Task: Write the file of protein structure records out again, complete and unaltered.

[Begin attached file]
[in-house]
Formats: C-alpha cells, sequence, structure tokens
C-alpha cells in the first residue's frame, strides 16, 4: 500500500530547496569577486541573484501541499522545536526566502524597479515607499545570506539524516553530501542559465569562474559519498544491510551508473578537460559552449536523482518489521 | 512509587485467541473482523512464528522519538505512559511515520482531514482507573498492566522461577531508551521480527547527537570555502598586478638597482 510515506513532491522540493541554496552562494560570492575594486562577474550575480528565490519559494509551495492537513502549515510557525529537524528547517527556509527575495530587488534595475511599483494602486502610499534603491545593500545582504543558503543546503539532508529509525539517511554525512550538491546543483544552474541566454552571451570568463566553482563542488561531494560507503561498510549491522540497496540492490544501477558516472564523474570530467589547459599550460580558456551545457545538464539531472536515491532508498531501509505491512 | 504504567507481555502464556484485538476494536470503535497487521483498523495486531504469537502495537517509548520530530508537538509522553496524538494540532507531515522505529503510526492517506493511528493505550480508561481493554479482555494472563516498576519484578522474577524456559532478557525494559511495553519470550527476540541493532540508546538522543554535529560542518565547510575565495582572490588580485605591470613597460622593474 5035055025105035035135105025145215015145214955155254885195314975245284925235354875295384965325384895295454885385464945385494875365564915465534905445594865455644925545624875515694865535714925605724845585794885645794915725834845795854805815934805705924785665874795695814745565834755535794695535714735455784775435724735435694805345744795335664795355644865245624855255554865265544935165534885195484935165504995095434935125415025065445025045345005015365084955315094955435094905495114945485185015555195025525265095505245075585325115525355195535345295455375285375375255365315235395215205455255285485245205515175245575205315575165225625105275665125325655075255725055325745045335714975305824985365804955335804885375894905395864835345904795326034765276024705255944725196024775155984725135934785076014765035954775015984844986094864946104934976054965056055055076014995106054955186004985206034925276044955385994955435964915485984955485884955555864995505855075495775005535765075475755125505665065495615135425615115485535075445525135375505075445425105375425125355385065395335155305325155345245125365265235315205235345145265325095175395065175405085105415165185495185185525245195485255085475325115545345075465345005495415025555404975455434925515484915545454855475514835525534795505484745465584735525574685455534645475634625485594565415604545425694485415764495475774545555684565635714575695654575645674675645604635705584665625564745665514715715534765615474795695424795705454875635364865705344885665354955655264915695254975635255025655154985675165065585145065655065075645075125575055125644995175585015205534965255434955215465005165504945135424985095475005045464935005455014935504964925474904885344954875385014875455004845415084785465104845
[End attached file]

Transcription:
[in-house]
Formats: C-alpha cells, sequence, structure tokens
C-alpha cells in the first residue's frame, strides 16, 4: 500500500530547496569577486541573484501541499522545536526566502524597479515607499545570506539524516553530501542559465569562474559519498544491510551508473578537460559552449536523482518489521 | 512509587485467541473482523512464528522519538505512559511515520482531514482507573498492566522461577531508551521480527547527537570555502598586478638597482 510515506513532491522540493541554496552562494560570492575594486562577474550575480528565490519559494509551495492537513502549515510557525529537524528547517527556509527575495530587488534595475511599483494602486502610499534603491545593500545582504543558503543546503539532508529509525539517511554525512550538491546543483544552474541566454552571451570568463566553482563542488561531494560507503561498510549491522540497496540492490544501477558516472564523474570530467589547459599550460580558456551545457545538464539531472536515491532508498531501509505491512 | 504504567507481555502464556484485538476494536470503535497487521483498523495486531504469537502495537517509548520530530508537538509522553496524538494540532507531515522505529503510526492517506493511528493505550480508561481493554479482555494472563516498576519484578522474577524456559532478557525494559511495553519470550527476540541493532540508546538522543554535529560542518565547510575565495582572490588580485605591470613597460622593474 5035055025105035035135105025145215015145214955155254885195314975245284925235354875295384965325384895295454885385464945385494875365564915465534905445594865455644925545624875515694865535714925605724845585794885645794915725834845795854805815934805705924785665874795695814745565834755535794695535714735455784775435724735435694805345744795335664795355644865245624855255554865265544935165534885195484935165504995095434935125415025065445025045345005015365084955315094955435094905495114945485185015555195025525265095505245075585325115525355195535345295455375285375375255365315235395215205455255285485245205515175245575205315575165225625105275665125325655075255725055325745045335714975305824985365804955335804885375894905395864835345904795326034765276024705255944725196024775155984725135934785076014765035954775015984844986094864946104934976054965056055055076014995106054955186004985206034925276044955385994955435964915485984955485884955555864995505855075495775005535765075475755125505665065495615135425615115485535075445525135375505075445425105375425125355385065395335155305325155345245125365265235315205235345145265325095175395065175405085105415165185495185185525245195485255085475325115545345075465345005495415025555404975455434925515484915545454855475514835525534795505484745465584735525574685455534645475634625485594565415604545425694485415764495475774545555684565635714575695654575645674675645604635705584665625564745665514715715534765615474795695424795705454875635364865705344885665354955655264915695254975635255025655154985675165065585145065655065075645075125575055125644995175585015205534965255434955215465005165504945135424985095475005045464935005455014935504964925474904885344954875385014875455004845415084785465104845